Jenkins is a scholar with a good reputation. I read his excellent book, The Next Christendom, ten years ago. It calls attention to the shift in the “center of gravity” in global Christianity from the northern to the southern hemisphere with the exceptional growth of the Church in South America, Africa, India, and China.

Check out my review of Laying Down the Sword here.

Review of Practicing Theological Interpretation

My latest review is up at Asbury’s Seedbed.com resourcing site. The book is Practicing Theological Interpretation, by Joel B. Green. Joel was my professor for Introduction to the New Testament at Asbury. Great teacher and scholar. He is now at Fuller Seminary in California.

I enjoy reading Joel’s work. It’s challenging–you need your thinking cap. He has a wonderful command of the English language and never fails to offer penetrating insights and arguments. Practicing Theological Interpretation is no different.

Latest Review on Asbury Seedbed: How the Church Fails Businesspeople

Didn’t get this posted here when it first appeared, but here it is now. My review of How the Church Fails Businesspeople (and what can be done about it), by John C. Knapp, is on Asbury Seminary’s resourcing site, Seedbed.com.

As a pastor, this was a challenging book to read. I’m glad I read it. It is helping me think about how to disciple and lead people for how Christ calls them to engage their work as an essential part of their Christian witness and ministry.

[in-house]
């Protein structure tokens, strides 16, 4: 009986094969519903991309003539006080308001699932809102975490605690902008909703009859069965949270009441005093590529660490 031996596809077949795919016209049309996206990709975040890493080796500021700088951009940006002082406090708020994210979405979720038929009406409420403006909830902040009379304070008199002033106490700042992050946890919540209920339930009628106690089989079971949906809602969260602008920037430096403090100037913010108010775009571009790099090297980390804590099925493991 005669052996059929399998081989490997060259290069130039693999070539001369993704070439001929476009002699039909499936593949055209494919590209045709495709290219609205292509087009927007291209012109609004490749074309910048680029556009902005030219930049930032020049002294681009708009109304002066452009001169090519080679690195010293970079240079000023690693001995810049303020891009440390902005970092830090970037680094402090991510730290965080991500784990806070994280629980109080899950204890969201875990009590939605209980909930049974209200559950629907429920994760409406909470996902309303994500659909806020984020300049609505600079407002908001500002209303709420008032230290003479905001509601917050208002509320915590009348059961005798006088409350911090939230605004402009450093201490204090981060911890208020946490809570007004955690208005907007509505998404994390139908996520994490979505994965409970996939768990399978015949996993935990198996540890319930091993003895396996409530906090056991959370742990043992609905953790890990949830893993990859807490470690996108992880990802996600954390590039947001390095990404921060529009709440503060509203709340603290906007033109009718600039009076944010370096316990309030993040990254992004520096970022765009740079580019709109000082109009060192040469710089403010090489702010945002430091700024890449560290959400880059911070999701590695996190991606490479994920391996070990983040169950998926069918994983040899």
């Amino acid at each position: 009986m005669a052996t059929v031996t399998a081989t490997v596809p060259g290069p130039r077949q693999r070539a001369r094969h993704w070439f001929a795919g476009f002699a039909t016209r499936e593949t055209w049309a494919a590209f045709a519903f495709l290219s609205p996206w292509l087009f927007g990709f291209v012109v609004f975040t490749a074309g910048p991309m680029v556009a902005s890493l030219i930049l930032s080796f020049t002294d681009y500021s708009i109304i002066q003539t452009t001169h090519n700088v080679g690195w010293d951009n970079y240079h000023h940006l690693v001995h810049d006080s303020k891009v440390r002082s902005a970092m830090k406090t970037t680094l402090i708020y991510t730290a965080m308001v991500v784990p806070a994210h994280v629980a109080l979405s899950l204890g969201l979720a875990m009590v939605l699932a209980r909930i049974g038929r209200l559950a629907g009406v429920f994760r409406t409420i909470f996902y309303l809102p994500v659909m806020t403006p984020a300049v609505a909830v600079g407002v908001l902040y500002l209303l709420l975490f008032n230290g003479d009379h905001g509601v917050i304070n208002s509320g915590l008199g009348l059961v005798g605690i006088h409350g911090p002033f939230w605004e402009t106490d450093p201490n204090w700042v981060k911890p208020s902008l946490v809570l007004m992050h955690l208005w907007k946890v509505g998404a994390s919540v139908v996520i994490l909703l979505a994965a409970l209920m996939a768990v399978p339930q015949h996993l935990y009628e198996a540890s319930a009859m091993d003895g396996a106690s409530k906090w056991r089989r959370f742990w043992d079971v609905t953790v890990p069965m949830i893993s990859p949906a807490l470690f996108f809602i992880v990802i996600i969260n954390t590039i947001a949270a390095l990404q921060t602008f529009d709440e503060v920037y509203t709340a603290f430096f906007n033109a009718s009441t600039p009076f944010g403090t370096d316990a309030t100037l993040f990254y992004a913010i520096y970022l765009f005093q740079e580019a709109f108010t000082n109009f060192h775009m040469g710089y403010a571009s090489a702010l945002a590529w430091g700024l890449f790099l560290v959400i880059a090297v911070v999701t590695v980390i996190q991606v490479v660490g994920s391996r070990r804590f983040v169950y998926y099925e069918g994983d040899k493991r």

Hope it stimulates your thinking as well.

Two New Reviews Up at Asbury Seedbed

I’ve got two reviews on Asbury Seminary‘s resource site, Seedbed.

One is for Hijacked: Responding to the Partisan Church Divide, by Mike Slaughter and Chuck Gutenson. It addresses the issue of churches becoming overly characterized by political affiliations rather than their commitment to the gospel. Mike Slaughter is pastor of Ginghamsburg UMC, a large church in Ohio. Chuck Gutenson has a PhD in philosophical theology (also a prof of mine and good guy!).

The latest is for God is Red: The Secret Story of How Christianity Survived and Flourished in Communist China, by Liao Yiwu (translated by Wenguang Huang). It is an amazing collection of interviews with Christians in China. Through their own stories, the author introduces us to incredible testimonies of faith and shares his own exploration of Christianity.

Asbury Seedbed Summary of McKnight’s The King Jesus Gospel

I’ve got a new “Seedbed Summary” up on Asbury Seminary’s resource site, asburyseedbed.com.

This one is on The King Jesus Gospel: The Original Good News Revisited, by Scot McKnight. McKnight is a New Testament studies professor at North Park University in Chicago.

Check out my summary here.

Asbury Seedbed Book Summary of Keller’s Generous Justice

I’m proud to be a part of Asbury Seminary‘s new resource site Seedbed.

I’ll be contributing book summaries/previews roughly monthly. The first one is up today on an excellent book I recommend, Timothy Keller’s Generous Justice: How God’s Grace Makes Us Just.

Check it out my preview of Generous Justice here and while you’re at it, browse around and check the site out too.